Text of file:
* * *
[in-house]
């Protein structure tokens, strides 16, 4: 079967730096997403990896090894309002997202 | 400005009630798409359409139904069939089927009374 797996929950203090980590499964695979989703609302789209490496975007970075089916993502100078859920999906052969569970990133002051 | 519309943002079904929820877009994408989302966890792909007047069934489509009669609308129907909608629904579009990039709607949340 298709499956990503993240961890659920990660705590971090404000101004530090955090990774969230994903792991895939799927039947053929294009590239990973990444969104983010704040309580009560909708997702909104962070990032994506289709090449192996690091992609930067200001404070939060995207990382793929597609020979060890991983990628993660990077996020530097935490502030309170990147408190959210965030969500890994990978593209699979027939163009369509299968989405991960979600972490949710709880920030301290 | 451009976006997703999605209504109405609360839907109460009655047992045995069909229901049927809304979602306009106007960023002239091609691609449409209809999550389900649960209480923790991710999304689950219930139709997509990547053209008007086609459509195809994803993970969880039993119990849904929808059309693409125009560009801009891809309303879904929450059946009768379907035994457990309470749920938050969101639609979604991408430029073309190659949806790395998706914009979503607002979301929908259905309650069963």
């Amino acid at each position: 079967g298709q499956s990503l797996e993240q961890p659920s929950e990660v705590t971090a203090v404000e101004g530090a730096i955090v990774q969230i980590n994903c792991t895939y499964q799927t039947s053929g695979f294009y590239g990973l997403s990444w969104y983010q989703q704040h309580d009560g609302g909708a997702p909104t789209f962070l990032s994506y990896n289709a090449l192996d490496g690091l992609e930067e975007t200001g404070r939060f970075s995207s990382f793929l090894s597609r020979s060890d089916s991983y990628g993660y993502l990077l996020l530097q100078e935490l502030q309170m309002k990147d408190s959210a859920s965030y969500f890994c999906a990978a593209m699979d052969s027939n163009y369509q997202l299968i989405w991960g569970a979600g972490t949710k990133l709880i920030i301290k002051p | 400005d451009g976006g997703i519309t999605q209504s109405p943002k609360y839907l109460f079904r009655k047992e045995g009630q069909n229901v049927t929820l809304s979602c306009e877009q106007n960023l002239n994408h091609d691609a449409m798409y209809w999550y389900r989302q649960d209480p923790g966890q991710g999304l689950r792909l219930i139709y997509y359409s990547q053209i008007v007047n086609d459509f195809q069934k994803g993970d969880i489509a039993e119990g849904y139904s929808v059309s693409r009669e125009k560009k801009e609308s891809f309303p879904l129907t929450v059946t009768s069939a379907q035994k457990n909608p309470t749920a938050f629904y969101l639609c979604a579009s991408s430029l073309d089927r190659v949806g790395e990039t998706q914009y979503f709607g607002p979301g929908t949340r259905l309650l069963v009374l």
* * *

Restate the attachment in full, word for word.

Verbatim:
[in-house]
């Protein structure tokens, strides 16, 4: 079967730096997403990896090894309002997202 | 400005009630798409359409139904069939089927009374 797996929950203090980590499964695979989703609302789209490496975007970075089916993502100078859920999906052969569970990133002051 | 519309943002079904929820877009994408989302966890792909007047069934489509009669609308129907909608629904579009990039709607949340 298709499956990503993240961890659920990660705590971090404000101004530090955090990774969230994903792991895939799927039947053929294009590239990973990444969104983010704040309580009560909708997702909104962070990032994506289709090449192996690091992609930067200001404070939060995207990382793929597609020979060890991983990628993660990077996020530097935490502030309170990147408190959210965030969500890994990978593209699979027939163009369509299968989405991960979600972490949710709880920030301290 | 451009976006997703999605209504109405609360839907109460009655047992045995069909229901049927809304979602306009106007960023002239091609691609449409209809999550389900649960209480923790991710999304689950219930139709997509990547053209008007086609459509195809994803993970969880039993119990849904929808059309693409125009560009801009891809309303879904929450059946009768379907035994457990309470749920938050969101639609979604991408430029073309190659949806790395998706914009979503607002979301929908259905309650069963």
């Amino acid at each position: 079967g298709q499956s990503l797996e993240q961890p659920s929950e990660v705590t971090a203090v404000e101004g530090a730096i955090v990774q969230i980590n994903c792991t895939y499964q799927t039947s053929g695979f294009y590239g990973l997403s990444w969104y983010q989703q704040h309580d009560g609302g909708a997702p909104t789209f962070l990032s994506y990896n289709a090449l192996d490496g690091l992609e930067e975007t200001g404070r939060f970075s995207s990382f793929l090894s597609r020979s060890d089916s991983y990628g993660y993502l990077l996020l530097q100078e935490l502030q309170m309002k990147d408190s959210a859920s965030y969500f890994c999906a990978a593209m699979d052969s027939n163009y369509q997202l299968i989405w991960g569970a979600g972490t949710k990133l709880i920030i301290k002051p | 400005d451009g976006g997703i519309t999605q209504s109405p943002k609360y839907l109460f079904r009655k047992e045995g009630q069909n229901v049927t929820l809304s979602c306009e877009q106007n960023l002239n994408h091609d691609a449409m798409y209809w999550y389900r989302q649960d209480p923790g966890q991710g999304l689950r792909l219930i139709y997509y359409s990547q053209i008007v007047n086609d459509f195809q069934k994803g993970d969880i489509a039993e119990g849904y139904s929808v059309s693409r009669e125009k560009k801009e609308s891809f309303p879904l129907t929450v059946t009768s069939a379907q035994k457990n909608p309470t749920a938050f629904y969101l639609c979604a579009s991408s430029l073309d089927r190659v949806g790395e990039t998706q914009y979503f709607g607002p979301g929908t949340r259905l309650l069963v009374l």